Rep. Daniel B. Crane (R-Ill.), the outspoken moralist who was caught at adultery, came home to face the music today and heard almost nothing but hymns of praise from his constituents.
In three town meetings in his rural, conservative Illinois district, Crane received several fervent promises of support and only one question about his recently being censured by the House for having had an affair with a teen-age congressional page.
"Well, I know I did wrong," Crane said when a Baptist minister asked about his "moral integrity." "I still believe in the Ten Commandments even though I broke one of them. I know what is right is even though I did wrong."
That response drew an ovation from the nearly 100 constituents in the meeting.
Crane and his wife both said that they were pleasantly surprised at the subdued reaction to his Washington scandal. "It was hard to face people, not knowing what might happen," Judy Crane said afterward.
But the congressman, who has announced his candidacy for reelection, conceded that he still could face serious political trouble at home.
Several senior leaders of Crane's party here asked him not to run next year. If he survives a primary battle, three prominent Democrats are anxious to run against him.
Even without a scandal, Crane might have faced a difficult reelection campaign. After winning 70 percent of the vote in 1980, he dropped to 52 percent in the last election.
Regardless of how they line up politically, most people in Illinois' 19th Congressional District agree that it is not congenial territory for a married man who admitted to having had sexual relations several times with a teen-age girl in Washington while his wife and six children were in Illinois.
The 19th, which sprawls along the state's eastern border, is one of the few congressional districts where farming and mining still rank among the leading occupations. Except for Champaign, a university town of 58,133, the district has nothing close to a big city or a suburb.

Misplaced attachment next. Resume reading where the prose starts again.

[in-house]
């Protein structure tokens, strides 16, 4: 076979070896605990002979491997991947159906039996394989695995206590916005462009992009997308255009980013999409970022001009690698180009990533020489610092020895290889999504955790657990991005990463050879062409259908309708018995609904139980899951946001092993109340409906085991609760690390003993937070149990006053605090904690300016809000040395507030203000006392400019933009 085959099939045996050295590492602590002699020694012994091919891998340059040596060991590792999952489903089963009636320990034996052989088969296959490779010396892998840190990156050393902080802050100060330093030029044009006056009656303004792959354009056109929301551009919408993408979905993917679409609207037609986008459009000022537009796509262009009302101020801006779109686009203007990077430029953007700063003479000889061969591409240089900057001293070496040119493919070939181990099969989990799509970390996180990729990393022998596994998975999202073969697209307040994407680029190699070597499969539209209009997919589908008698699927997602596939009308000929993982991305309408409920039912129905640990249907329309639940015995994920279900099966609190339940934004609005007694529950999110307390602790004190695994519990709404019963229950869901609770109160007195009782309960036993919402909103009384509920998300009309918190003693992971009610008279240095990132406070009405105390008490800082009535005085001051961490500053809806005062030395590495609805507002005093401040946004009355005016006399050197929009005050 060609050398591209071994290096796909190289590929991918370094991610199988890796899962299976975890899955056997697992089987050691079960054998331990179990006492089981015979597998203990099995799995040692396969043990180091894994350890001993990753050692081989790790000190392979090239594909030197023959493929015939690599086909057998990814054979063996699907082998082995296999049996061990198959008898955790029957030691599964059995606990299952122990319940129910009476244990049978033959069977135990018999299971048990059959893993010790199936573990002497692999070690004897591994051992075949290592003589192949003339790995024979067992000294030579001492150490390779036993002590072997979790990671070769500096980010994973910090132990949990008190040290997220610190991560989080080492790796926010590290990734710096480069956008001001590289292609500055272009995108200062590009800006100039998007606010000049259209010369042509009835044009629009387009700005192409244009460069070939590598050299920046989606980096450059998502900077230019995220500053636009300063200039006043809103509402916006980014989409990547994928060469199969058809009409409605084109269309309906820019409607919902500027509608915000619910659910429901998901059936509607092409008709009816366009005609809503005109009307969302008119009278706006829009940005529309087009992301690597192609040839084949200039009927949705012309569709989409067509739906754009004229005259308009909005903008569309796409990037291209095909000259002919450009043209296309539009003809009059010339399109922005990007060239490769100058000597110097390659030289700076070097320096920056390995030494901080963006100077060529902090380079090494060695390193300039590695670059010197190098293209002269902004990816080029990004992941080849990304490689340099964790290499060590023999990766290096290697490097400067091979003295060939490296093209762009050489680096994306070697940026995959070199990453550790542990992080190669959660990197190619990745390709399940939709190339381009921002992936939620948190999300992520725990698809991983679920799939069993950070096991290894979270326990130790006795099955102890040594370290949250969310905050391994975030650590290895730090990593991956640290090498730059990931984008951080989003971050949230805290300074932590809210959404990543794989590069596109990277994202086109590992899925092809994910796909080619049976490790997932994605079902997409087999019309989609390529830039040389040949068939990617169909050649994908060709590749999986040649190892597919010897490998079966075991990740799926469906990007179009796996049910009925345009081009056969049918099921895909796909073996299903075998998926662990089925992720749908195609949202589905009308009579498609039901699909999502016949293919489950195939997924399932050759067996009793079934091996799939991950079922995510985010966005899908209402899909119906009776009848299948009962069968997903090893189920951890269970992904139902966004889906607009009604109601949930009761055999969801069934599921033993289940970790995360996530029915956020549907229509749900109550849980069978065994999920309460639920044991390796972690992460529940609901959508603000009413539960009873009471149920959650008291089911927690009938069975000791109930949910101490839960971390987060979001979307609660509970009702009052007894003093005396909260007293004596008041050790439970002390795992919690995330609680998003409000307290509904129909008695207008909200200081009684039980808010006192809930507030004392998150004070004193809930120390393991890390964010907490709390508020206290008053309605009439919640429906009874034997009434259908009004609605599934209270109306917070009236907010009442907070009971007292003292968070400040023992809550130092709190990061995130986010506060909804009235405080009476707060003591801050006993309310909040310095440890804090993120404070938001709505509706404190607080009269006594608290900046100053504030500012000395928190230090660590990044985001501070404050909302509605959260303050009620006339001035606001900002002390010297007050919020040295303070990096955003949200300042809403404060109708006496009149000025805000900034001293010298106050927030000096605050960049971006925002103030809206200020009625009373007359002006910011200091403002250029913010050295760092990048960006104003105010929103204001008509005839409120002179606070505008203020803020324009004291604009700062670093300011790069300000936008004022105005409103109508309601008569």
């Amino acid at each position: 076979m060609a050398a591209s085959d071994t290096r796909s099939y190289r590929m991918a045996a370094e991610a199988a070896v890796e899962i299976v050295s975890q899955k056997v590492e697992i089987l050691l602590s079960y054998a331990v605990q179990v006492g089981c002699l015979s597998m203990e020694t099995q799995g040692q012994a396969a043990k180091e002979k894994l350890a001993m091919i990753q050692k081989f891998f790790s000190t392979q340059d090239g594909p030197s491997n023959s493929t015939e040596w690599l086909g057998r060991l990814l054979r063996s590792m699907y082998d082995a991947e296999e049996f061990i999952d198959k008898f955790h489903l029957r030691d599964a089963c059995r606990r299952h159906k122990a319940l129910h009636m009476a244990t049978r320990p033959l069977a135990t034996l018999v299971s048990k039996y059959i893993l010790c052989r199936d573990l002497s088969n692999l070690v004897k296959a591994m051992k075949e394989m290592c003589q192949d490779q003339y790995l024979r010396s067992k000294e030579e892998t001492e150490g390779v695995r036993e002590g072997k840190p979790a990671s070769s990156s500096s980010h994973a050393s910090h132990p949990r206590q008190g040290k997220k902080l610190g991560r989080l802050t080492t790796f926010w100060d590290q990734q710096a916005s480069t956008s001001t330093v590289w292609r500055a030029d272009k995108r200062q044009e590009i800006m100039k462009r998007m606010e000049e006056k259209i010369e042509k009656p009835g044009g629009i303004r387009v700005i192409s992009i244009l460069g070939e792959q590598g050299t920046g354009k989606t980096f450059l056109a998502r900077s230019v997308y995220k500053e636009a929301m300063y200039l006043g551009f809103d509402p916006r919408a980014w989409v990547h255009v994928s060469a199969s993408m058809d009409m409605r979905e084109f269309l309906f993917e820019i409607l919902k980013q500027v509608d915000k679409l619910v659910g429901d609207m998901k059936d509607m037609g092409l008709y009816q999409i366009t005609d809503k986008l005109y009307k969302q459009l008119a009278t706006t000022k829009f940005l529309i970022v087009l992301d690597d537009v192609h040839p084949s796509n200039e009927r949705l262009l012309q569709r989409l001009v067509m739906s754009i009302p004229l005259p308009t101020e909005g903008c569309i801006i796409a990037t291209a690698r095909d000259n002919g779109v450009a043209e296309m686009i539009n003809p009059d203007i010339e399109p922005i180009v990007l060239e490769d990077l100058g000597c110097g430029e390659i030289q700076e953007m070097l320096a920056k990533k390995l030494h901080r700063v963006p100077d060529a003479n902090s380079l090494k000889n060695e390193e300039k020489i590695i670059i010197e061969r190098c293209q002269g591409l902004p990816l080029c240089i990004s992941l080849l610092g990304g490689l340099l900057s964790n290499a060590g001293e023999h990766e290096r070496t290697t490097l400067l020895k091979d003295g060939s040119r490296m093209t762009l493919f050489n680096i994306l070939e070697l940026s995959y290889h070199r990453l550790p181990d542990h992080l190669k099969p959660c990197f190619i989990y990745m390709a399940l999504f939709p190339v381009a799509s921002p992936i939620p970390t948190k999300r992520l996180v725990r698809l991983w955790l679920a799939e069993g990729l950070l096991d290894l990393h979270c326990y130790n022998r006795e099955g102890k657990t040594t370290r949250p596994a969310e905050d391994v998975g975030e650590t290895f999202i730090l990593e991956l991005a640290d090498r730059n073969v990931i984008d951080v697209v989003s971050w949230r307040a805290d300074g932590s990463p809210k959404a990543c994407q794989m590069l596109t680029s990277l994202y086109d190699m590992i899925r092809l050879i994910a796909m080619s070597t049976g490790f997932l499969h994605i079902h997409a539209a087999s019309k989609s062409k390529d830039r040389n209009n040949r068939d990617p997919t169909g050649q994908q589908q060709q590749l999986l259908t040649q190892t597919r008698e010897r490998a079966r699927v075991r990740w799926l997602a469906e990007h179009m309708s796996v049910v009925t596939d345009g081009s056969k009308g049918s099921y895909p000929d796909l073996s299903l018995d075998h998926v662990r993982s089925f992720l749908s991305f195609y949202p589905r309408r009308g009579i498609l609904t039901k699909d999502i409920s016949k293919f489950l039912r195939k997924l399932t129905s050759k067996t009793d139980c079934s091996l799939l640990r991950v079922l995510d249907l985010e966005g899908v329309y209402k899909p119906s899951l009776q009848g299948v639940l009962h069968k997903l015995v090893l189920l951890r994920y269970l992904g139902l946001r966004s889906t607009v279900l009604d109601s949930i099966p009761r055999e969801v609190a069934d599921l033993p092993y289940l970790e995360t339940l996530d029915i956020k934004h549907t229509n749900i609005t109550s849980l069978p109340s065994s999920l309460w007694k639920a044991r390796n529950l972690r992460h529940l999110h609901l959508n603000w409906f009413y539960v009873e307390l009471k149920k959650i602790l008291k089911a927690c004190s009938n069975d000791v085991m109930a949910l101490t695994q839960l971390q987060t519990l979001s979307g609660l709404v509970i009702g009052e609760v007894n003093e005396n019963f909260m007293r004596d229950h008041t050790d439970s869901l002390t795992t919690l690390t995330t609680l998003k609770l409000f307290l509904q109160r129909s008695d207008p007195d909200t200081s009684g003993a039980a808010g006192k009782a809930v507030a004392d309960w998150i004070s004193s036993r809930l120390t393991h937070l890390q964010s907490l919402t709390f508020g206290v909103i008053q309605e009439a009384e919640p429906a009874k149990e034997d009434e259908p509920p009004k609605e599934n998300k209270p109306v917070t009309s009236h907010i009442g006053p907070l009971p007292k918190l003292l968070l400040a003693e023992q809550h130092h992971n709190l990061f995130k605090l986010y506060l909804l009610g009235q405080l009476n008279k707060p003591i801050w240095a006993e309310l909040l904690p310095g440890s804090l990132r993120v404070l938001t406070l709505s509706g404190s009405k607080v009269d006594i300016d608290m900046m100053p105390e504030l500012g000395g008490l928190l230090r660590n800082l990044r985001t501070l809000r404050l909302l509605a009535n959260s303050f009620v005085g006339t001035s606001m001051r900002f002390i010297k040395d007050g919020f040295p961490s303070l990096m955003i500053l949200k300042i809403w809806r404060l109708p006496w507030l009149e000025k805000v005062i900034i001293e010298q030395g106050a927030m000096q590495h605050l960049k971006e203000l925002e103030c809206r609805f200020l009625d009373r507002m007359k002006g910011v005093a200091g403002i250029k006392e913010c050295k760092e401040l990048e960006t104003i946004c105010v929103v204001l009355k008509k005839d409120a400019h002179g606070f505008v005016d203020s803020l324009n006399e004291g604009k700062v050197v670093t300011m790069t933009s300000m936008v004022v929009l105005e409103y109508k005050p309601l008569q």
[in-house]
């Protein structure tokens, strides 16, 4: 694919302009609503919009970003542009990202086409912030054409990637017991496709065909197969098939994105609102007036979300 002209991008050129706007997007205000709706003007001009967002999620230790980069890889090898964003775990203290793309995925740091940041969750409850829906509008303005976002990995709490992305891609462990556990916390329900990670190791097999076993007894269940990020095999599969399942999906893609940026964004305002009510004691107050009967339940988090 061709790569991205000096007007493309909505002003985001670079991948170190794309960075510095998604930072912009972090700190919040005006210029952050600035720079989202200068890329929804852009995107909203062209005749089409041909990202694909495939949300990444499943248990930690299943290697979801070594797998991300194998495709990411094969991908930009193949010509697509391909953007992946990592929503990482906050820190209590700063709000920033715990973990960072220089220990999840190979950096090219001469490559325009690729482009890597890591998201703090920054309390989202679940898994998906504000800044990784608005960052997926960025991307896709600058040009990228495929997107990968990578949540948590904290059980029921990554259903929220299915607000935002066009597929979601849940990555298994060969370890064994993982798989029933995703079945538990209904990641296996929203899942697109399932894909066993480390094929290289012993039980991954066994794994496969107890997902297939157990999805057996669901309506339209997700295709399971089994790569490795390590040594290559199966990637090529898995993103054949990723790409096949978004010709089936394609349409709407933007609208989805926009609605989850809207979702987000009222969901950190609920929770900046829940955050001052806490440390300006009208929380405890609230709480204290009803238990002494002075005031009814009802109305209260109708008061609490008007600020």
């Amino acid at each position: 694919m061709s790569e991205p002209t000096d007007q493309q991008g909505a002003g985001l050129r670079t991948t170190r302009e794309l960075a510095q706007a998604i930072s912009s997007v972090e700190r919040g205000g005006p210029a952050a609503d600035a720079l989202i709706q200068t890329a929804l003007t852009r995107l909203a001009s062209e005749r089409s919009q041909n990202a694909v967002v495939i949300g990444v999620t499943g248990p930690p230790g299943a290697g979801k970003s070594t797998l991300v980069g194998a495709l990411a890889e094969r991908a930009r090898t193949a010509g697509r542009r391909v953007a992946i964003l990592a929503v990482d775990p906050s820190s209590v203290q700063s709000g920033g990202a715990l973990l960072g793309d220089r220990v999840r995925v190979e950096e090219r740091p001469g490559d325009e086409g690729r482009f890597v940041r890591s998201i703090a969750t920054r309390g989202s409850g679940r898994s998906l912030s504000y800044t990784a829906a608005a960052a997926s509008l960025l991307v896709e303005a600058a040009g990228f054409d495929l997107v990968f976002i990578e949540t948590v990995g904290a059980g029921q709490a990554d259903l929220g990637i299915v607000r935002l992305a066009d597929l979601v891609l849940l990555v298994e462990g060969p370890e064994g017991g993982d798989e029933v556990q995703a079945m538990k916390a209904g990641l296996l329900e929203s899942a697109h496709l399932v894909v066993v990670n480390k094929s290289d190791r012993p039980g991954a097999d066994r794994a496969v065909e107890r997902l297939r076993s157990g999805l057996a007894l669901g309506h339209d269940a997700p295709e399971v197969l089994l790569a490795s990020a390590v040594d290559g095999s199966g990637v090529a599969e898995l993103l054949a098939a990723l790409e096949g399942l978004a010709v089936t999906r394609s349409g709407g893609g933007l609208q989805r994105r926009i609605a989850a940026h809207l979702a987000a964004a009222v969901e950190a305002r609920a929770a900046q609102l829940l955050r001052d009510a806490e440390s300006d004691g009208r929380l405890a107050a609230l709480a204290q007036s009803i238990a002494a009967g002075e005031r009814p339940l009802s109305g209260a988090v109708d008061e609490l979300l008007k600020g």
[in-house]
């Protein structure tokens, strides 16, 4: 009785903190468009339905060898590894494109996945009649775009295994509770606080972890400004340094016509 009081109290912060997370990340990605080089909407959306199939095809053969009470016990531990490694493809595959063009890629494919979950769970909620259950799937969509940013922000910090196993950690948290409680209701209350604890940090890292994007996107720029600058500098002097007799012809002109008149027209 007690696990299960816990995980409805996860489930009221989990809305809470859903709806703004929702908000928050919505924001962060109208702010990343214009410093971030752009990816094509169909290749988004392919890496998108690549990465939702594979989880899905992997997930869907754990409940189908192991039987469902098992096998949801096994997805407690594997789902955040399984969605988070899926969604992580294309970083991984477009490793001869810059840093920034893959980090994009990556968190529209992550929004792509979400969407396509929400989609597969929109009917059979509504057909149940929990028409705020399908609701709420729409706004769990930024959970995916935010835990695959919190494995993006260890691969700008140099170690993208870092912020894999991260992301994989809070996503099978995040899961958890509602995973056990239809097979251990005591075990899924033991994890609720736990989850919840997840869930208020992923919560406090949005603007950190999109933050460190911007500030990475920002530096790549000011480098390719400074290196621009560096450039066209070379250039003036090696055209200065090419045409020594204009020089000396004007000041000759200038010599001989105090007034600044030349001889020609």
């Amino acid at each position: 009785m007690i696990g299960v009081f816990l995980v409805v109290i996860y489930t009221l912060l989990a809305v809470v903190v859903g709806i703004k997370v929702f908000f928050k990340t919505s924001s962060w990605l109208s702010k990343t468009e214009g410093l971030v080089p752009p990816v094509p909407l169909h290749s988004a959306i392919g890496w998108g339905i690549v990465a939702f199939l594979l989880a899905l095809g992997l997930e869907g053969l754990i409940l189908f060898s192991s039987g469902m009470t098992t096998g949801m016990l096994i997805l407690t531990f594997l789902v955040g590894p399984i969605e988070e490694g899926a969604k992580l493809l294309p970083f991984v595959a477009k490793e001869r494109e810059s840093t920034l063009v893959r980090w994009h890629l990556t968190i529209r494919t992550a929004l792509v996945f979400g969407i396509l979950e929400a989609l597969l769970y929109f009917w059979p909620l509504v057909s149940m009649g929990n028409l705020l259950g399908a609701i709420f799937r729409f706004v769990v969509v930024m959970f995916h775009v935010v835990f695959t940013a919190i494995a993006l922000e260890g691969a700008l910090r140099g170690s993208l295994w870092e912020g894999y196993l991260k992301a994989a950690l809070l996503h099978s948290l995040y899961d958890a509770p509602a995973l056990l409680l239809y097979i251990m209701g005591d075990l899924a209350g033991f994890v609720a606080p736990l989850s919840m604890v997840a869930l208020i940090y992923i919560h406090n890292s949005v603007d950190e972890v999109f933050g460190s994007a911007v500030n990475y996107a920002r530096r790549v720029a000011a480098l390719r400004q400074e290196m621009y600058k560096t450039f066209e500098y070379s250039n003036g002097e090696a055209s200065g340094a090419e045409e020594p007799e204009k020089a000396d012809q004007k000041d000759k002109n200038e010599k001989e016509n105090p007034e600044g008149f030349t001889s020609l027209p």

Politically, the district is conservative, strongly committed to President Reagan and his policies. Philosophically, the 19th is attached to what city-dwellers might consider old-fashioned values.
The area still has a strong sense of traditional gender and family roles. "No girls allowed in back room," reads a sign in Darb's, the luncheonette and poolroom on Main Street here. It is an area where it is safe for a politician to oppose the Equal Rights Amendment, as Crane always has.
"Let me tell you about people here," said Harry (Babe) Woodyard, a farmer and prominent Republican.
"I had this old pickup. Had it five years. Drove it downtown every day, left it right at the courthouse. And when I went to trade it in, I couldn't get the ignition key out. It had frozen right in there 'cause I never took it out once in five years.
"You don't have to worry about people stealing your truck. You can trust people here."
When Crane, a dentist, first ran for Congress here in 1978, he seemed perfectly suited to his district. He was a strong conservative and an unyielding advocate of what he called "family values and God's moral laws." Crane has taken his wife and some of his children to every town meeting or campaign event.
Thus, when the scandal broke last month, Crane faced an incipient revolt in his party. He seems to have headed it off, at least temporarily, with his quick decision to stay in office and campaign for another term.
Crane said today that he decided to run again at the urging of his constituents, his colleagues and--most importantly--his wife, whom he calls "Midget." Judy Crane's diminutive aspect belies a sharp political intuition and a spunky determination to win. She said today that she has channeled all her energy into her husband's campaign for reelection.
"I love my husband," she said. "I've forgiven him. So I'm going to stand behind him. And that means I'm going to do everything I have to do to get him reelected."
Crane has sent his wife to represent him at two meetings of the district's Republican leaders since the scandal broke. Monday night Judy Crane told the Republican county chairmen, "Dan and I are running no matter what. We're running right to the end."
At today's town meetings, Crane, with his wife at his side, delivered his usual strenuous indictment of "big-spending liberals" and "environmental freaks" in Washington, and the "Marxist radicals" who are opposing U.S. interests in Central America. His audiences, ranging from 30 to over 100, seemed to be in strong agreement.
Here in Hoopeston a woman expressed concern that her son would be sent to fight in Central America.
Crane said American troops should be sent to the region. "It's one of the most vital areas for us to become involved," he said, adding that Marxism is on the move there.
After completing his answer, Crane received a loud round of applause from the worried mother and the rest of his audience.